Python Class Slots

Python class slots are a feature that not many programmers know of. In a slotted class we explicitly define the fields that our class is allowed to have using the magic field name __slots__. This has some advantages:

  • Objects created from the class will take up slightly less memory
  • It’s faster to access class attributes
  • You can’t randomly add new attributes to objects of a slotted class

Here’s an example of how to define a slotted class:

>>> class Card:
...     __slots__ = 'rank', 'suite'
...     def __init__(self, rank, suite):
...             self.rank = rank
...             self.suite = suite
>>> qh = Card('queen', 'hearts')

To me, the biggest advantage is that you can’t randomly add new attributes to a slotted class. It can prevent costly mistakes! To demonstrate: a typo when assigning an attribute to a slotted class will throw an error instead of Python silently creating a new attribute.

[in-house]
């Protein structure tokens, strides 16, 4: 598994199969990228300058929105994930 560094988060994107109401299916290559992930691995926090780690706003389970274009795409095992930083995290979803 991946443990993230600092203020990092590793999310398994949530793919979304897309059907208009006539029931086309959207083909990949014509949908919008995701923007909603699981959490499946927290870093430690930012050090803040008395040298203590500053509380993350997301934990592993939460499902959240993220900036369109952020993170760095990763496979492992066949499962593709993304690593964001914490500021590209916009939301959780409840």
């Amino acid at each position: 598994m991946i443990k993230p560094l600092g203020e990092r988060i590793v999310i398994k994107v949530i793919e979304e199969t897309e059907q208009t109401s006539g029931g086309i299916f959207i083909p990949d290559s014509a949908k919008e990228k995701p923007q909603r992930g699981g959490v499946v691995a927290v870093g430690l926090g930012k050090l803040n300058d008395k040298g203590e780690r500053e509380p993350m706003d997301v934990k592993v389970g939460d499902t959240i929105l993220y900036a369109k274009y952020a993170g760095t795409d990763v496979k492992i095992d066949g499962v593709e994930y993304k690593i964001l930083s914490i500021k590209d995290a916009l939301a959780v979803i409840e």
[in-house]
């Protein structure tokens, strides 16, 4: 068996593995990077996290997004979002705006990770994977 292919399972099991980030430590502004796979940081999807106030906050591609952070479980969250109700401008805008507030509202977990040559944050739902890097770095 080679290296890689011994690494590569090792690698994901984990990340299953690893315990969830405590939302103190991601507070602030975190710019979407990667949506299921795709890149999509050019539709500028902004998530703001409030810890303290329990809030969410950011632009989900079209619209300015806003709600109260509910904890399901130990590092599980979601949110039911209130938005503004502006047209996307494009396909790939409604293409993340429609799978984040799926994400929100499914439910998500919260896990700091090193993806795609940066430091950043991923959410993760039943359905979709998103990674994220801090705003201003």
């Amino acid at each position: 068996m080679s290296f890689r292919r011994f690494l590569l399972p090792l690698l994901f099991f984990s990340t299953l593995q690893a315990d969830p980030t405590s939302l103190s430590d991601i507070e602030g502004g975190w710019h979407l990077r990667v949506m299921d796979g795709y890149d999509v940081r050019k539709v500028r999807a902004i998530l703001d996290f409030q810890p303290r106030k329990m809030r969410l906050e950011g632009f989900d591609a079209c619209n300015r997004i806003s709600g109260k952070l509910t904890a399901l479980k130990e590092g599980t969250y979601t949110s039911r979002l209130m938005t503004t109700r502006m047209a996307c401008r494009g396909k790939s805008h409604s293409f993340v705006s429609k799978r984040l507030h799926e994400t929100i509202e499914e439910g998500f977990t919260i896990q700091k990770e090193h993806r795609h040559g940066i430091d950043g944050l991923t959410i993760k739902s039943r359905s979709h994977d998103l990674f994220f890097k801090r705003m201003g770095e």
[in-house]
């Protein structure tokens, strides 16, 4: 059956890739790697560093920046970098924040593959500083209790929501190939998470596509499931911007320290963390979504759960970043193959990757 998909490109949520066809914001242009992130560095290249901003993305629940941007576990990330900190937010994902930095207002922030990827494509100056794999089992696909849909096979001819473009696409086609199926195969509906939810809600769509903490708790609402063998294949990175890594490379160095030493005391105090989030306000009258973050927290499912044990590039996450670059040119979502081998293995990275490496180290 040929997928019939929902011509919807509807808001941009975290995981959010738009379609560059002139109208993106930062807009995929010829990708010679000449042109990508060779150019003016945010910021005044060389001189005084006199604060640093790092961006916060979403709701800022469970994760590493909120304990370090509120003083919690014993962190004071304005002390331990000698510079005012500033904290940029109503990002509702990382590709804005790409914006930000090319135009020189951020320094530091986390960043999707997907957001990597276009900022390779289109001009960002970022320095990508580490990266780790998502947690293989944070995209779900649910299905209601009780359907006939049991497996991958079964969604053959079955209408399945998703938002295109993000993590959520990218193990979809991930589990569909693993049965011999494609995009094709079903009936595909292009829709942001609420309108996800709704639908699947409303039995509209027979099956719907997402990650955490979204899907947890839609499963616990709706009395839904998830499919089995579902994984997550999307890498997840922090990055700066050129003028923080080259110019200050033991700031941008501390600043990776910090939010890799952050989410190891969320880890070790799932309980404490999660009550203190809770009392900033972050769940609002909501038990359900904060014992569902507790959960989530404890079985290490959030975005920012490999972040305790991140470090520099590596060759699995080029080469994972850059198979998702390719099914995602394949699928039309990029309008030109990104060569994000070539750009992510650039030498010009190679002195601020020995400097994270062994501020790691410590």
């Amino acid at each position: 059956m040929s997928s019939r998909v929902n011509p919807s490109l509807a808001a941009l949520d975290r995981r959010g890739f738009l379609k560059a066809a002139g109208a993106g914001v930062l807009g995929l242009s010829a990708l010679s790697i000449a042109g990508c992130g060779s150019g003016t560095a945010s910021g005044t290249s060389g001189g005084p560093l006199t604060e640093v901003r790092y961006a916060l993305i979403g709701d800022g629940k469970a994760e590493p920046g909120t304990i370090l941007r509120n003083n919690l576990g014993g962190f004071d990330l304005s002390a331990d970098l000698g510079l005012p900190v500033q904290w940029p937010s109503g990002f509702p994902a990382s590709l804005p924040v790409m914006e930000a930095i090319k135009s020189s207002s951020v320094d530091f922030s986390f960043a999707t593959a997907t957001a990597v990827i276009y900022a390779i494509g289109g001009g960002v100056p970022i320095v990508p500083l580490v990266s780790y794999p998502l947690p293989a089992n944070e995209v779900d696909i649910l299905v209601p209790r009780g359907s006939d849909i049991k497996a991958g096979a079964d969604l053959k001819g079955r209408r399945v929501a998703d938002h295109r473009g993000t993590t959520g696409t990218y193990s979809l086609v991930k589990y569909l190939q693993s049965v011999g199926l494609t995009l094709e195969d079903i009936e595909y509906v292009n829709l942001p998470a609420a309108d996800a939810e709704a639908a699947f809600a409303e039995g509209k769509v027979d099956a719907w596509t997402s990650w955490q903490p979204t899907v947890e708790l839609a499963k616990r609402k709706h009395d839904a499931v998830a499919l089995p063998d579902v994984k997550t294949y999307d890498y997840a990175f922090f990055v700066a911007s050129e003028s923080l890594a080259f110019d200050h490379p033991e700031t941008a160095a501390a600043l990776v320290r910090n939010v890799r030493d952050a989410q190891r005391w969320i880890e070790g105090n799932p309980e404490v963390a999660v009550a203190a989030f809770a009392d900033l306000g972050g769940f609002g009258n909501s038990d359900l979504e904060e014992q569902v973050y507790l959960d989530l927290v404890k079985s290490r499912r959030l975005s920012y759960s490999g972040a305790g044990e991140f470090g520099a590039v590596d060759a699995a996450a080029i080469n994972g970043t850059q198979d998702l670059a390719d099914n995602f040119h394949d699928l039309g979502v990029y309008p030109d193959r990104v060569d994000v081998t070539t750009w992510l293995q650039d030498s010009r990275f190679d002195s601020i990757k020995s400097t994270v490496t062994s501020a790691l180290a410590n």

For small classes without complex inheritance, using slots can be an advantage. Especially when you need to create many instances of such a class, the savings in memory and faster attribute access can make a difference.

Finally, just so you know, you can combine this technique with data classes as well!

About Erik van Baaren

Erik is the owner of Python Land and the author of many of the articles and tutorials on this website. He's been working as a professional software developer for 25 years, and he holds a Master of Science degree in computer science. His favorite language of choice: Python! Writing good articles takes time and effort. Did you like this tutorial? You can buy him a coffee to show your appreciation.

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